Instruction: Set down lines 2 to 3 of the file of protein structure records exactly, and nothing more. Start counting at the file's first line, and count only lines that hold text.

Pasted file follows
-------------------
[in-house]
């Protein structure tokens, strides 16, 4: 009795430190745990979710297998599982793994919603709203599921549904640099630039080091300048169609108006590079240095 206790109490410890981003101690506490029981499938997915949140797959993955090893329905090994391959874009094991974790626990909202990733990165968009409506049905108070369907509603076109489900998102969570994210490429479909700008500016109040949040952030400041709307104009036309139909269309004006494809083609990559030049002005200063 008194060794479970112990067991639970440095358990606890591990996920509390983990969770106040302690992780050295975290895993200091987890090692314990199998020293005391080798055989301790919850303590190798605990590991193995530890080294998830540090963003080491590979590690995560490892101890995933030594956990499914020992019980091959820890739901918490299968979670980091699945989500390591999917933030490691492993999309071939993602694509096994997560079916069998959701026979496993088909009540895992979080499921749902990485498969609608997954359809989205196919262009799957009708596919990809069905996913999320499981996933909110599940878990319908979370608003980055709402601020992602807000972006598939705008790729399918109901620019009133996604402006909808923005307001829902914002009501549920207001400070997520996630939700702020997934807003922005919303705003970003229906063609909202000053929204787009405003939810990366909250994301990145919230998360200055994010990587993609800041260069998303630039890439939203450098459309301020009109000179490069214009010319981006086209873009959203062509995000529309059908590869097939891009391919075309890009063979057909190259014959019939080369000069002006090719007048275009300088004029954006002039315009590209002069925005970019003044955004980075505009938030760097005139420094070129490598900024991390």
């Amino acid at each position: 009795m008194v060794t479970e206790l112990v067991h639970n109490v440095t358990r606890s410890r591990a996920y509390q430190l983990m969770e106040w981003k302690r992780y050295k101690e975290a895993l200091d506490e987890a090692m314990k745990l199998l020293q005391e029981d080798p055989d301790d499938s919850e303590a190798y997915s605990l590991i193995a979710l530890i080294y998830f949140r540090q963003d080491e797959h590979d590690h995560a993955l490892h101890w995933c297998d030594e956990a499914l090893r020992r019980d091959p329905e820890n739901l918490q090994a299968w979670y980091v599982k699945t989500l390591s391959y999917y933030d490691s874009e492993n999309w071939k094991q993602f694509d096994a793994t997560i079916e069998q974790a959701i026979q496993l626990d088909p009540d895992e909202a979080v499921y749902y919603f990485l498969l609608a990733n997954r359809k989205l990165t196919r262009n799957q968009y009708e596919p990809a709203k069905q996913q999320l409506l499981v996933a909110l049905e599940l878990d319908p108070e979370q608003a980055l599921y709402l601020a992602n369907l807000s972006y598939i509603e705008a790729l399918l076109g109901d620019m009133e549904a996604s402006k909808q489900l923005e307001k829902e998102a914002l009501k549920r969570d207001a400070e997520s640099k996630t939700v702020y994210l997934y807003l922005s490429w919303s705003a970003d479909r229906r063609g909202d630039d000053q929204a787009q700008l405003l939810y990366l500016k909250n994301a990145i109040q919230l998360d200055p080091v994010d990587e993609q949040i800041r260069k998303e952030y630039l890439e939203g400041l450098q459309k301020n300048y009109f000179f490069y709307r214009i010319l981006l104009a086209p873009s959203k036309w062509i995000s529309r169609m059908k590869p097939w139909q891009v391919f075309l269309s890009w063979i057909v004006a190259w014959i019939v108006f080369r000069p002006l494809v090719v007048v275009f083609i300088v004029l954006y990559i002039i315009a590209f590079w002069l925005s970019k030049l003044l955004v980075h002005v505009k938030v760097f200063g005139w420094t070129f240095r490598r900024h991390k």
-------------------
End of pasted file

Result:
């Protein structure tokens, strides 16, 4: 009795430190745990979710297998599982793994919603709203599921549904640099630039080091300048169609108006590079240095 206790109490410890981003101690506490029981499938997915949140797959993955090893329905090994391959874009094991974790626990909202990733990165968009409506049905108070369907509603076109489900998102969570994210490429479909700008500016109040949040952030400041709307104009036309139909269309004006494809083609990559030049002005200063 008194060794479970112990067991639970440095358990606890591990996920509390983990969770106040302690992780050295975290895993200091987890090692314990199998020293005391080798055989301790919850303590190798605990590991193995530890080294998830540090963003080491590979590690995560490892101890995933030594956990499914020992019980091959820890739901918490299968979670980091699945989500390591999917933030490691492993999309071939993602694509096994997560079916069998959701026979496993088909009540895992979080499921749902990485498969609608997954359809989205196919262009799957009708596919990809069905996913999320499981996933909110599940878990319908979370608003980055709402601020992602807000972006598939705008790729399918109901620019009133996604402006909808923005307001829902914002009501549920207001400070997520996630939700702020997934807003922005919303705003970003229906063609909202000053929204787009405003939810990366909250994301990145919230998360200055994010990587993609800041260069998303630039890439939203450098459309301020009109000179490069214009010319981006086209873009959203062509995000529309059908590869097939891009391919075309890009063979057909190259014959019939080369000069002006090719007048275009300088004029954006002039315009590209002069925005970019003044955004980075505009938030760097005139420094070129490598900024991390």
């Amino acid at each position: 009795m008194v060794t479970e206790l112990v067991h639970n109490v440095t358990r606890s410890r591990a996920y509390q430190l983990m969770e106040w981003k302690r992780y050295k101690e975290a895993l200091d506490e987890a090692m314990k745990l199998l020293q005391e029981d080798p055989d301790d499938s919850e303590a190798y997915s605990l590991i193995a979710l530890i080294y998830f949140r540090q963003d080491e797959h590979d590690h995560a993955l490892h101890w995933c297998d030594e956990a499914l090893r020992r019980d091959p329905e820890n739901l918490q090994a299968w979670y980091v599982k699945t989500l390591s391959y999917y933030d490691s874009e492993n999309w071939k094991q993602f694509d096994a793994t997560i079916e069998q974790a959701i026979q496993l626990d088909p009540d895992e909202a979080v499921y749902y919603f990485l498969l609608a990733n997954r359809k989205l990165t196919r262009n799957q968009y009708e596919p990809a709203k069905q996913q999320l409506l499981v996933a909110l049905e599940l878990d319908p108070e979370q608003a980055l599921y709402l601020a992602n369907l807000s972006y598939i509603e705008a790729l399918l076109g109901d620019m009133e549904a996604s402006k909808q489900l923005e307001k829902e998102a914002l009501k549920r969570d207001a400070e997520s640099k996630t939700v702020y994210l997934y807003l922005s490429w919303s705003a970003d479909r229906r063609g909202d630039d000053q929204a787009q700008l405003l939810y990366l500016k909250n994301a990145i109040q919230l998360d200055p080091v994010d990587e993609q949040i800041r260069k998303e952030y630039l890439e939203g400041l450098q459309k301020n300048y009109f000179f490069y709307r214009i010319l981006l104009a086209p873009s959203k036309w062509i995000s529309r169609m059908k590869p097939w139909q891009v391919f075309l269309s890009w063979i057909v004006a190259w014959i019939v108006f080369r000069p002006l494809v090719v007048v275009f083609i300088v004029l954006y990559i002039i315009a590209f590079w002069l925005s970019k030049l003044l955004v980075h002005v505009k938030v760097f200063g005139w420094t070129f240095r490598r900024h991390k």